Preparing to Fly

We're flying from Texas to Florida for Thanksgiving, and since Nox's last time on a plane was when he came via cargo to live with me, I figured it'd be a good idea to help him understand how it's going to be.

Here's how it went for us:


We are flying out of Dallas Love Field, so we called the airport, and asked if we could get a gate pass to go over to Southwest air side, to get a feeling for how it's going to be. They informed us that we are free to walk around the airport, but can not go onto an air side without a ticket, or permission from Southwest.


Called Southwest, who informed us that they have a contract with a company called K9 Companions only, and that we are not allowed to go onto their air side without a ticket.

Called the airport again trying to see if, worst case, we could just go through TSA, because let's be honest, that's probably going to be the most stressful part, and we were directed to TSA themselves.

Just call the airport you're traveling through and ask to be connected to TSA

Thankfully, TSA is very understanding, and saw that we were just trying to familiarize ourselves with the process, because there's not really a rule book or guides on what to do. There's the TSA guide but that's about it, so they were willing to let us come in, in the morning, and just circle TSA over and over. Here's how it went....

You can visit the TSA Cares page,
and go through how to make your travel easier.

What you do is call the airport that you'll be traveling from and ask for a Passenger Support Specialist and set it up to have them meet you when you arrive at the airport. They will take you through security and make sure both you and your dog are put at the front of the line, and make it easier for you to get to your gate.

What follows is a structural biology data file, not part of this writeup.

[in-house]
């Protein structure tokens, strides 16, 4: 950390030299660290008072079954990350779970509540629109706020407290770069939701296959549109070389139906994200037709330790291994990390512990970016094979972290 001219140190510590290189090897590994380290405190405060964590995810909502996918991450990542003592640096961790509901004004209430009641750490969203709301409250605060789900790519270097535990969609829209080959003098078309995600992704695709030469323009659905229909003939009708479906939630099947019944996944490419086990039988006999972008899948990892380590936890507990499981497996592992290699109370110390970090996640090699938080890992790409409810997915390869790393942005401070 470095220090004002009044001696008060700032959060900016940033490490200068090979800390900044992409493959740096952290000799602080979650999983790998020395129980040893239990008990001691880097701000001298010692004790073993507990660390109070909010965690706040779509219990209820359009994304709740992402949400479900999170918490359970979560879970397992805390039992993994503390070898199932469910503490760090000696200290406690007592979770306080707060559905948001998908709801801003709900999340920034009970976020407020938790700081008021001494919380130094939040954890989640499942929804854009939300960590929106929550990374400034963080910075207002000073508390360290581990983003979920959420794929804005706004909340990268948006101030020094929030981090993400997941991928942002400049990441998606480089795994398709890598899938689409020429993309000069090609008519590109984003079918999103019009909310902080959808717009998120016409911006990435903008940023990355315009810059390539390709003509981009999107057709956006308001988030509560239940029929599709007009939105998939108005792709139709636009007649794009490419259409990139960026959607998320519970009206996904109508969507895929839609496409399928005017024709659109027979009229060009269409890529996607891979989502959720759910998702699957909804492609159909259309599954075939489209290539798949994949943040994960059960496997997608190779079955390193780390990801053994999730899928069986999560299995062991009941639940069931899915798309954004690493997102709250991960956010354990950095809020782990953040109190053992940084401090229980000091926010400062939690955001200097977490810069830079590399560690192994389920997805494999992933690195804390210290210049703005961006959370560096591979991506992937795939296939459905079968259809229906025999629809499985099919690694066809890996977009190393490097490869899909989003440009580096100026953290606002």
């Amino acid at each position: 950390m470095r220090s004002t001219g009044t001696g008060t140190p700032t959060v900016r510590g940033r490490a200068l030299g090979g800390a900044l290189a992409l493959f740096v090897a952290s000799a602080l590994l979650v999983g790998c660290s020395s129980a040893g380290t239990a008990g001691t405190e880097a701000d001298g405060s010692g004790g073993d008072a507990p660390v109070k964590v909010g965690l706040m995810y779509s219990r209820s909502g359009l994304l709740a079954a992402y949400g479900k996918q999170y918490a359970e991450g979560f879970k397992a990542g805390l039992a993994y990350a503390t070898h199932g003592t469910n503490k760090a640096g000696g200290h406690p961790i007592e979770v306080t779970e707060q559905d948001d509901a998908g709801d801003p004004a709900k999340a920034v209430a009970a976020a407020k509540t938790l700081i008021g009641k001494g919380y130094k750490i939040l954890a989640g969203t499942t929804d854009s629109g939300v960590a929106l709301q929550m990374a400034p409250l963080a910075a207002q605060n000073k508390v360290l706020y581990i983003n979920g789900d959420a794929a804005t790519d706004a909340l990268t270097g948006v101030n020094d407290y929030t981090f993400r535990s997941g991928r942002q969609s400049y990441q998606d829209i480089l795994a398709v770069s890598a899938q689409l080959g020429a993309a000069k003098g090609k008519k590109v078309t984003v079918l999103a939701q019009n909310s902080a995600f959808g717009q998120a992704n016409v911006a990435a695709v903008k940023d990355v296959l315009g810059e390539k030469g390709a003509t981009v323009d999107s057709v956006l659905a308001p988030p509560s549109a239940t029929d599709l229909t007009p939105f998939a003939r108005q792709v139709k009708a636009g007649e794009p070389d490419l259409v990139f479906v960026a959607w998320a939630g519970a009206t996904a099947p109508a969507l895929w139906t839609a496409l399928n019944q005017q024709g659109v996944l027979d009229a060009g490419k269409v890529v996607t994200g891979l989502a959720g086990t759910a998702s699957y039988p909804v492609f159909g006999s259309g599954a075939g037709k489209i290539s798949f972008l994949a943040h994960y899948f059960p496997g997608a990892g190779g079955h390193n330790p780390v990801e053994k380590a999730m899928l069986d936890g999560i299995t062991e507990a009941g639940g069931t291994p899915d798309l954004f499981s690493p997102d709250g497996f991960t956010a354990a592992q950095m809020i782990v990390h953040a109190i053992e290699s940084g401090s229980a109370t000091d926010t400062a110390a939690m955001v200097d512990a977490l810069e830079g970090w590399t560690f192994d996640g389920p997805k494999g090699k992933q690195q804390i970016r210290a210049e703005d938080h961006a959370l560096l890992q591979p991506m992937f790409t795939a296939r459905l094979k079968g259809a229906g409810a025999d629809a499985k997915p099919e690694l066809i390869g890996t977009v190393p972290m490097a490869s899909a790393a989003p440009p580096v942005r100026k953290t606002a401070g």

You should also call and set up a specialist at the arriving airport as well, and familiarize yourself with the layout of the airport to make note of the pet relief stations so that you can let your service dog relieve themselves before and after the flight.

Things we learned while training:
-The harness (as long as nothing is in it) and leash did not set off the metal detector
-If your dog touches the side of the metal detector, the alarm goes off and you have to do it over.
-Most passengers, and even some TSA agents are scared of dogs, so if you can keep leashed, it'll make everyone more comfortable
-Know where the elevators/ pet relief areas are
-Be prepared for small children to want to pet your dog, it happens
-Options for going through the detector
A. Disconnect leash from harness, dog goes off leash through detector, waits, you go, reconnect leash have your hands swabbed
B. Dog goes through detector, on leash, waits, you go, have hands swabbed.

Personally we vote Option B, just because it's easier. We have a 2 dog leash, and for close proximity we just connect the ring allowing for a 2nd dog to the harness to make it a short leash, and disconnect it when he needs to have distance.

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